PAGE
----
Jan. 7, 2013: Samsung Electronics executive vice president Joe Stinziano introduces Samsung's Ultra HDTV sets.AP Photo/Julie Jacobson
Jan. 7, 2013: Samsung senior vice president Michael Abary introduces the Series 7 Chronos during a news conference on press day at the Consumer Electronics Show.AP Photo/Julie Jacobson
Jan. 7, 2013: Samsung president Tim Baxter introduces the new LED F8000 large screen television.AP Photo/Julie Jacobson
The 2013 International Consumer Electronics Show officially started Tuesday, but Monday has always been the day that matters.
In the hours between 8am and 5pm, the consumer tech industry’s biggest players whip out the big guns and try to one-up each other with the best theatrics, the best products, and the strongest buzz among the CES crowd.
And before a black-turtleneck-wearing Steve Jobs ever got on stage to promise “one more thing,” before Jeff Bezos and Larry Page, there was Monday at CES, a day when companies lay down disgusting amounts of cash to prove they’re the ones to watch. They’ve been doing it for decades. And despite what you have heard about the death of CES, they’re still doing it.
And this year, Samsung won Monday.
The writing on the wall of CES
Fact is, the gadget industry is changing. We increasingly rely upon a few gadgets to do everything, thanks to the wonderful proliferation of apps. That means we need fewer of these gizmos that pump through the veins of CES, keeping it alive.
“Software is the thing,” writes Wired’s Mat Honan. “The physical shell that it comes wrapped in is increasingly meaningless as upgrade cycles grow relentlessly shorter and relentlessly more cross-platform.”
This argument lies at the heart of the CES death prophecies. It also happens to be true. Our smartphones are not just phones, of course; they are our cameras, our game consoles, our music players, our calendars, our Web browsers, an alternative to our PCs. The more we mash together our gadgets, the fewer gadgets we need. As the number of gadgets we need diminishes, so too does the life force of CES.
Combine this with the fact that the Big Tech players – Apple, Microsoft, Amazon, Google – all choose to skip CES, and you get a seething puddle of pontification about the demise of the annual convention we love to hate. As Buzzfeed’s Matt Bucanan explains, these companies have figured out how to harness the power of the blogosphere and social media – not to mention their supreme name recognition – to make the idea of a yearly pilgrimage to the desert seem antiquated, even insane.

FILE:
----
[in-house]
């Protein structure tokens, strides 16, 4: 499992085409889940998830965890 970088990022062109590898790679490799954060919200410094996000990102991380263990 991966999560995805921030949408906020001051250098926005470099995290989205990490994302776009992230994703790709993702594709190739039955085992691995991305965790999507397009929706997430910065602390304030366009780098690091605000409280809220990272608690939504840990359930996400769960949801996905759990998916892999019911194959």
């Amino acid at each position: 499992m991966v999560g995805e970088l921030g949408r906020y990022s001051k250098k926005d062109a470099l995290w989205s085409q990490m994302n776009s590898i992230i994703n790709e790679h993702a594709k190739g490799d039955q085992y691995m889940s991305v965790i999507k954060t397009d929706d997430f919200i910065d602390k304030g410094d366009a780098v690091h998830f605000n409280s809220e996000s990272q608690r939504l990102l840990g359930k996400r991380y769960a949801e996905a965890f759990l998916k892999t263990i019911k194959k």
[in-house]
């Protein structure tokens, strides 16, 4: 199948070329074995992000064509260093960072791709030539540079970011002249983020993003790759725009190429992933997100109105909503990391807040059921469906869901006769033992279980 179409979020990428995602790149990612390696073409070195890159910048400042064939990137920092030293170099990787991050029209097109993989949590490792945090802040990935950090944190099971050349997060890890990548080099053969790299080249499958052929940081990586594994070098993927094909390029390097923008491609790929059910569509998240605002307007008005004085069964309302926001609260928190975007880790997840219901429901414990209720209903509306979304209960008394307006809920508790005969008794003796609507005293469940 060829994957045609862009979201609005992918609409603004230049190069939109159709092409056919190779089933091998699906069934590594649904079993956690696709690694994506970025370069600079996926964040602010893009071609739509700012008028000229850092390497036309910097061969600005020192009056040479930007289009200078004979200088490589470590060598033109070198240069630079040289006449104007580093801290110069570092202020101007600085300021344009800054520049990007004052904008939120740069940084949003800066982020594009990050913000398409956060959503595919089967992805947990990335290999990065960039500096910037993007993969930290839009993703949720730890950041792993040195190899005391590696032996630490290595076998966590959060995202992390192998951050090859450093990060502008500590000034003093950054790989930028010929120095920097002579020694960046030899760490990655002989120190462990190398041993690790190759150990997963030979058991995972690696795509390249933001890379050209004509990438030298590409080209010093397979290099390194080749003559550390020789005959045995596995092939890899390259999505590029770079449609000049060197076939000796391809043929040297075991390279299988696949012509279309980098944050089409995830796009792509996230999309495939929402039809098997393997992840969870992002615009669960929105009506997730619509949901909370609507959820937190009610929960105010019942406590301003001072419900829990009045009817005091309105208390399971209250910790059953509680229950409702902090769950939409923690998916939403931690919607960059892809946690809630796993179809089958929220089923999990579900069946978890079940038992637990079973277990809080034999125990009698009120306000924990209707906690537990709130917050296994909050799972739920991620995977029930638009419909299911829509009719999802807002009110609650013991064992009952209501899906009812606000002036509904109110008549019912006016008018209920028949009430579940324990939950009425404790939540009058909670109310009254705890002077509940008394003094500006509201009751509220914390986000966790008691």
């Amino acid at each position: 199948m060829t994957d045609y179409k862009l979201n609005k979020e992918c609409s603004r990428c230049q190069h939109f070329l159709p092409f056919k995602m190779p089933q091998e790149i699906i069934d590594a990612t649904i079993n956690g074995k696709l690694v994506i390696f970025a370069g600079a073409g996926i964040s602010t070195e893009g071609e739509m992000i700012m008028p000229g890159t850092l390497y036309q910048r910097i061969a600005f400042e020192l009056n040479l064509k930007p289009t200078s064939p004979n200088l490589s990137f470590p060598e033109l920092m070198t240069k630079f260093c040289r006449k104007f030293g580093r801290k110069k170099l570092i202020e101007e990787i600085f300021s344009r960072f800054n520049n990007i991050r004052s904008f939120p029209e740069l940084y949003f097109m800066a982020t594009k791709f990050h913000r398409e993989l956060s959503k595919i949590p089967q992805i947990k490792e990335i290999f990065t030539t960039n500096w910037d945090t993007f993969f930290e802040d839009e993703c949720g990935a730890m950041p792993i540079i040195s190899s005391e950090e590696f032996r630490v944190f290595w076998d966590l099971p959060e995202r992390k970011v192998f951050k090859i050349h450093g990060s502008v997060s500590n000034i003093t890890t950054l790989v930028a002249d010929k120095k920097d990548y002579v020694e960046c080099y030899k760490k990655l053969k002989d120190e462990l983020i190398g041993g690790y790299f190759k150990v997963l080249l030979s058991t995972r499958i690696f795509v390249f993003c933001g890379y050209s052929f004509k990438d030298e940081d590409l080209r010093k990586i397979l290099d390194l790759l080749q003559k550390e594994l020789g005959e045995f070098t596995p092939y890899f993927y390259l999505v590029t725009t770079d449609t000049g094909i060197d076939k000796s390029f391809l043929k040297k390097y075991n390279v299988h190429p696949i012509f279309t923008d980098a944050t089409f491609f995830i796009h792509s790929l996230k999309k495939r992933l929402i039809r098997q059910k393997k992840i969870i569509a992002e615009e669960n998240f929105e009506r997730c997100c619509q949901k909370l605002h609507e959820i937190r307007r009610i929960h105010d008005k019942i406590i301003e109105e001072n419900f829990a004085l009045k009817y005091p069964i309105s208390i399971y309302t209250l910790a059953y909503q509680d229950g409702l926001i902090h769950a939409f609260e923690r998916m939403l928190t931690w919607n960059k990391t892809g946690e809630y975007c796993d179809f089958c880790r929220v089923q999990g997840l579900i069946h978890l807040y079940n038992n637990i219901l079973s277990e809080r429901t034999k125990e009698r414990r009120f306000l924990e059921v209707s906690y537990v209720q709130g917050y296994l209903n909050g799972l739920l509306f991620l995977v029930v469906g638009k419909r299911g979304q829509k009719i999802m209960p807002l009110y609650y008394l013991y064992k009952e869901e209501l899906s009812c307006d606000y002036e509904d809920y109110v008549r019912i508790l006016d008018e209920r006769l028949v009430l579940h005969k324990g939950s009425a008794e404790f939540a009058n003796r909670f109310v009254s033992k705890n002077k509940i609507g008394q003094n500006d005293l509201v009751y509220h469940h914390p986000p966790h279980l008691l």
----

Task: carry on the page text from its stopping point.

Samsung vs. Sony: The only real competition
Again, all of this is true. But it is not the whole story: Hardware remains massively important. (Honan calls it both “very important” and, a few paragraphs later, says “it doesn’t really matter.”) Apple did not become Apple simply by making great software (which it does) or by creating a vast ecosystem of high-quality, third-party apps (which is has). Apple became Apple by making gadgets beautiful, inside and out.
Samsung knows this, but has chosen a different path – a path that flows perfectly through the fleeting body of CES.
Samsung is hardware; it leaves the software (mostly) to others. And that formula has worked for the South Korean giant. The Galaxy S3, powered by Google’s Android OS, is single device in the market that truly challenges the iPhone, having reached ‘most popular smartphone on the planet‘ status in November. Its LED TVs are top-class, and nobody does Ultra HD (UHD) better. Its Series 9 laptops have won heaps of praise. And I dare you to find a more awesome refrigerator from a Samsung competitor. As I said, Samsung is hardware.
As CES goers saw Monday afternoon, this hardware-centric blueprint will continue to guide Samsung throughout 2013 (and presumably beyond): Better Series 7 Ultrabooks (powered by Windows 8, of course), bigger and better UHD TVs, better cameras, better refrigerators. Better better better.